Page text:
The workshop aims to provide a kaleidoscopic view of the latest research, treatments, and ways forward towards better understanding and being able to cure Parkinson’s disease. The workshop aims to moreover look at how greater funding could enable such steps forward, both clinically and politically – especially in light of negotiations on the upcoming research framework programme, Horizon Europe. Finally, the session will also explore the possible links between toxins (herbicides and pesticides) with the disease.
Parkinson’s is a progressive neurodegenerative disorder having no known cause, typically with onset later in life. Prevalence in the 60-69-year-old population is estimated to be approximately 1.0%, rising to 2.7% in those over 80. There are more than one million people living with Parkinson’s today in Europe; with an ageing population this figure is forecast to double by 2030. The condition is characterised by difficulty in moving and tremor, as well as psychiatric issues. It leads to a progressive reduction in the quality of life and those affected require increasing care. This imposes a significant socioeconomic burden which currently amounts to €13.9 billion of healthcare expenditure annually.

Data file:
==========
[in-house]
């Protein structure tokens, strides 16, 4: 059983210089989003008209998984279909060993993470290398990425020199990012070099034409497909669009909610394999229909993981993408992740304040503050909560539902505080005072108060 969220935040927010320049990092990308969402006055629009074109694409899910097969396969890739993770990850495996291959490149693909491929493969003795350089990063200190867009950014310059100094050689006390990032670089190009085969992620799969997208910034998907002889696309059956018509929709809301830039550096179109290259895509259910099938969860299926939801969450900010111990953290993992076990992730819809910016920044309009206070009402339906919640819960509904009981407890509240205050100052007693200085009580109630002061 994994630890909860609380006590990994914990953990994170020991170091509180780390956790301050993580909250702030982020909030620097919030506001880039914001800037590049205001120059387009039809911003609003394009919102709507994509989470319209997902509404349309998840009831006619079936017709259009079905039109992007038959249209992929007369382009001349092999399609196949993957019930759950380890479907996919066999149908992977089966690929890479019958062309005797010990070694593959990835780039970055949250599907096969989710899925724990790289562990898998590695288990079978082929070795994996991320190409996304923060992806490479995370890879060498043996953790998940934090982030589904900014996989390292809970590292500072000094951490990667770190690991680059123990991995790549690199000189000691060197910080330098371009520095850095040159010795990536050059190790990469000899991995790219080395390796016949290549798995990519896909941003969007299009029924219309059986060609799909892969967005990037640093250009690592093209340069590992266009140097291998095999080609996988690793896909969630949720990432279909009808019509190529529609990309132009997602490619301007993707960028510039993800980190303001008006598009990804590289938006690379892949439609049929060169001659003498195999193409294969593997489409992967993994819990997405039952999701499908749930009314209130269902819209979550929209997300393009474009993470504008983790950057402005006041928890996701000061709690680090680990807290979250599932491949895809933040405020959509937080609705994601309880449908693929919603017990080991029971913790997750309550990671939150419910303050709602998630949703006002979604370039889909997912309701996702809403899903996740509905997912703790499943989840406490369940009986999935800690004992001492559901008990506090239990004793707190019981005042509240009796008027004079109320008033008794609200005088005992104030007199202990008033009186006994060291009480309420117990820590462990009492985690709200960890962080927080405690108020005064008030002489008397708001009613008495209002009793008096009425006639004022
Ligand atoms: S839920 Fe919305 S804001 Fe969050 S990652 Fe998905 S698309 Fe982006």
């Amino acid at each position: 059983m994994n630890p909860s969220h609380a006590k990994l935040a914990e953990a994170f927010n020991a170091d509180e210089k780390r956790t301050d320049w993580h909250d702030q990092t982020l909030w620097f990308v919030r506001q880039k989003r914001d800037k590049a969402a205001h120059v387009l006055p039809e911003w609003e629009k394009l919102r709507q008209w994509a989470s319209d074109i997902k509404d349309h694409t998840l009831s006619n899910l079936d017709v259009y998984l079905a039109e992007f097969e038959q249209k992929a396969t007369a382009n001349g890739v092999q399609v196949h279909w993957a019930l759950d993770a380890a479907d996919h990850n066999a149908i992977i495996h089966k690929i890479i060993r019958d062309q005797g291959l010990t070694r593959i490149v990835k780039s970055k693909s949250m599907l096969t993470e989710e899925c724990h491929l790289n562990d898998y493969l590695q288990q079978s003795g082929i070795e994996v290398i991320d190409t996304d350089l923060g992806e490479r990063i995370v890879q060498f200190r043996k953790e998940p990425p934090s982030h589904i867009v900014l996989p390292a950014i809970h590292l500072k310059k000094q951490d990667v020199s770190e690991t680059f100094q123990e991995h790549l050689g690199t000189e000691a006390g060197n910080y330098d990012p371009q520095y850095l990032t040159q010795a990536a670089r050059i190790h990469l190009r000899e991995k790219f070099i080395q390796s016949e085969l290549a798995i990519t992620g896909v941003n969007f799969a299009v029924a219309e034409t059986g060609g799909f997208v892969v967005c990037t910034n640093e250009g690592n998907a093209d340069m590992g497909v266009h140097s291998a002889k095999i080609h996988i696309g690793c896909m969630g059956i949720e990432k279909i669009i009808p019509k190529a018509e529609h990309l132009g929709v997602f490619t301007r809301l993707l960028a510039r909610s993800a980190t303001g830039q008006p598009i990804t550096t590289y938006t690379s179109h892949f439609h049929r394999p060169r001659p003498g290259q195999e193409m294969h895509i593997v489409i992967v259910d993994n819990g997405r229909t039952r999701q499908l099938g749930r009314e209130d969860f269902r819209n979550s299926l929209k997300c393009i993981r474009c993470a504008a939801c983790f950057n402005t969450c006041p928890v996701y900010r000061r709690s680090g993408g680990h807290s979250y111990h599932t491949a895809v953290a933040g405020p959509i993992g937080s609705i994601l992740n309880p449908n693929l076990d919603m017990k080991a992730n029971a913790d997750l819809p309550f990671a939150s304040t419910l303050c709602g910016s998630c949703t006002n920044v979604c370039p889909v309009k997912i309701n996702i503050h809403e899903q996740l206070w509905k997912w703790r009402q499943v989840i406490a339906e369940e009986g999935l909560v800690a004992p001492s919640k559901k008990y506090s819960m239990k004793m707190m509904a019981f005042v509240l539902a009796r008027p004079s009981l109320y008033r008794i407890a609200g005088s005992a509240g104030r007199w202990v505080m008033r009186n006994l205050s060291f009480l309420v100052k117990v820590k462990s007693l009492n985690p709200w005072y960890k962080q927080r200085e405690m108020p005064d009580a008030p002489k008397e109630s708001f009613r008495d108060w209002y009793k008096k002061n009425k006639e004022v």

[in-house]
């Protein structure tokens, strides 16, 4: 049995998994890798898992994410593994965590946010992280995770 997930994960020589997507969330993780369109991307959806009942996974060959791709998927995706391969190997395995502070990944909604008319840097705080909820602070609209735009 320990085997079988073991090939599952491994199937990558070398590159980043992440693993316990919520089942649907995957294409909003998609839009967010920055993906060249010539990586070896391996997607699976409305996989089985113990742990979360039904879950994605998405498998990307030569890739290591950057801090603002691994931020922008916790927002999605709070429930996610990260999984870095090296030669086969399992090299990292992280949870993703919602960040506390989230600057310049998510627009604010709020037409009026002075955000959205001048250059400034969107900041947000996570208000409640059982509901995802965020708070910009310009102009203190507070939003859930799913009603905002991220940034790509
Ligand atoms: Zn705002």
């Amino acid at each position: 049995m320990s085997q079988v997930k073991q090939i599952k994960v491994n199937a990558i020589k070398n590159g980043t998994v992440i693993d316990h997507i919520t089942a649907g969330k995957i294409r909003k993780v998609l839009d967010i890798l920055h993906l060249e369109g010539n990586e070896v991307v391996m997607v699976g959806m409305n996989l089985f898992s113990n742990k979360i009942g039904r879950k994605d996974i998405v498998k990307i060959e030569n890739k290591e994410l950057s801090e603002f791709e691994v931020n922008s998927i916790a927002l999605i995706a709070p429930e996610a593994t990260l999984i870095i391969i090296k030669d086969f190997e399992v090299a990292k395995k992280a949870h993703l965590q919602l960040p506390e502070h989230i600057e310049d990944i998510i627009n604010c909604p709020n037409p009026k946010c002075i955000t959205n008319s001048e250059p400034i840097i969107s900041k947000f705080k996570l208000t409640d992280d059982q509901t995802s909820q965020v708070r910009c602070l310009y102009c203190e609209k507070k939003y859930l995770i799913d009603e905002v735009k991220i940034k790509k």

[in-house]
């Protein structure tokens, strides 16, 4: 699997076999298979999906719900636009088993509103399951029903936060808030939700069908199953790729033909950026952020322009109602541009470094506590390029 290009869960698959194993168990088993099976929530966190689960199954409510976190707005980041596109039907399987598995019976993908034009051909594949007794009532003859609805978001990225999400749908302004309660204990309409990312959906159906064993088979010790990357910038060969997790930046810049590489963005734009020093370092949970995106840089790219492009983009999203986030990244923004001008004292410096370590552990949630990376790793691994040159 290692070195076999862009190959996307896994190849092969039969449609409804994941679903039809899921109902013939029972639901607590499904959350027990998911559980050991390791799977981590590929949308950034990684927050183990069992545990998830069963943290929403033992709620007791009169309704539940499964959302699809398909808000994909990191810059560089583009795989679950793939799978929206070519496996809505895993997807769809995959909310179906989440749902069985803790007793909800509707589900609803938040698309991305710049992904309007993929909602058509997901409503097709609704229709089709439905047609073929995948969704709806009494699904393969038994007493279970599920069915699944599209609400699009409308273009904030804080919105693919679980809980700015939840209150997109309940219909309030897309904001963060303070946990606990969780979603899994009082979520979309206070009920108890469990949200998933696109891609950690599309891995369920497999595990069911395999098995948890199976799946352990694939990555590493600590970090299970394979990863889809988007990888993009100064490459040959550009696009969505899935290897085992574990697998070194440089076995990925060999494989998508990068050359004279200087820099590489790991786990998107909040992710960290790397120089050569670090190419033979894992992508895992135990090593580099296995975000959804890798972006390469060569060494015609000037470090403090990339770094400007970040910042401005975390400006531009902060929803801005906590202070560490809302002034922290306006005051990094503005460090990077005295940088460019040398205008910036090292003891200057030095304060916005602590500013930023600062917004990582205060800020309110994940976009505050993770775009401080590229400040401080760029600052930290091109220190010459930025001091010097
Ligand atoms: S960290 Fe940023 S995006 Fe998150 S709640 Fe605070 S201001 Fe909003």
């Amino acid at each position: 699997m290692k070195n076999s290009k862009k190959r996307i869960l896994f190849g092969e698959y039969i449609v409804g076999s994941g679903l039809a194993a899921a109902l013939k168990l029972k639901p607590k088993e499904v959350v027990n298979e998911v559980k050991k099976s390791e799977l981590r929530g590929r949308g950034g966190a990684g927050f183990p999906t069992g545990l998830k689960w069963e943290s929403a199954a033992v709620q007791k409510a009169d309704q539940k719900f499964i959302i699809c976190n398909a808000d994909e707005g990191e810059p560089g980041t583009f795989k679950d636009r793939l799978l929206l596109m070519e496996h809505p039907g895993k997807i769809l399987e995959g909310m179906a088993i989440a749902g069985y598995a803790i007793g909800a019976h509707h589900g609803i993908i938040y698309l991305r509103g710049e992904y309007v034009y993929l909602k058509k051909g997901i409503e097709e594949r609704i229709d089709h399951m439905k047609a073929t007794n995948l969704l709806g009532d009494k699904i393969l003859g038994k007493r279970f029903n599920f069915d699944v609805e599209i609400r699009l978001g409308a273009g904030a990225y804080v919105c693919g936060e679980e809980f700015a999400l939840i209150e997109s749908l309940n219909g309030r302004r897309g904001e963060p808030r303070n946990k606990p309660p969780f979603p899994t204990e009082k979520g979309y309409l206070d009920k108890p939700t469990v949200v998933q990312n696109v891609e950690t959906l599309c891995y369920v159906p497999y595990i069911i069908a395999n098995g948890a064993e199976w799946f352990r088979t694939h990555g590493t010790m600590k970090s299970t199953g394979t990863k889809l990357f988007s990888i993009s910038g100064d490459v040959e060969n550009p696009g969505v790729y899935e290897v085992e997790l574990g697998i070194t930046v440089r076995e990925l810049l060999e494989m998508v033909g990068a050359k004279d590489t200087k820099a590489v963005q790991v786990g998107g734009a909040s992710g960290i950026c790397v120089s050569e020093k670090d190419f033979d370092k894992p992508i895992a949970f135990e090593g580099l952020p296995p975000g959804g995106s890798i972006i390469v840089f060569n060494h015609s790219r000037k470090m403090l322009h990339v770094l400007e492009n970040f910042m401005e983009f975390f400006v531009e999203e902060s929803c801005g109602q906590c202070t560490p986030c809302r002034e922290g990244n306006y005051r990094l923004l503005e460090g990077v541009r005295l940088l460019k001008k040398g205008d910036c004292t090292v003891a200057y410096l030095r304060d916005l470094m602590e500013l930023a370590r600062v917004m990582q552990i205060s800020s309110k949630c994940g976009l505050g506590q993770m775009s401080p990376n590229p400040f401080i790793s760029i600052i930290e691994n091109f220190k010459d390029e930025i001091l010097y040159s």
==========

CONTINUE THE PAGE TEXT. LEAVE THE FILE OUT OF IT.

This workshop is jointly organised by Member of the European Parliament Pavel Poc (S&D Group), the European Chemical Society (EuChemS), and the European Federation for Medicinal Chemistry (EFMC).
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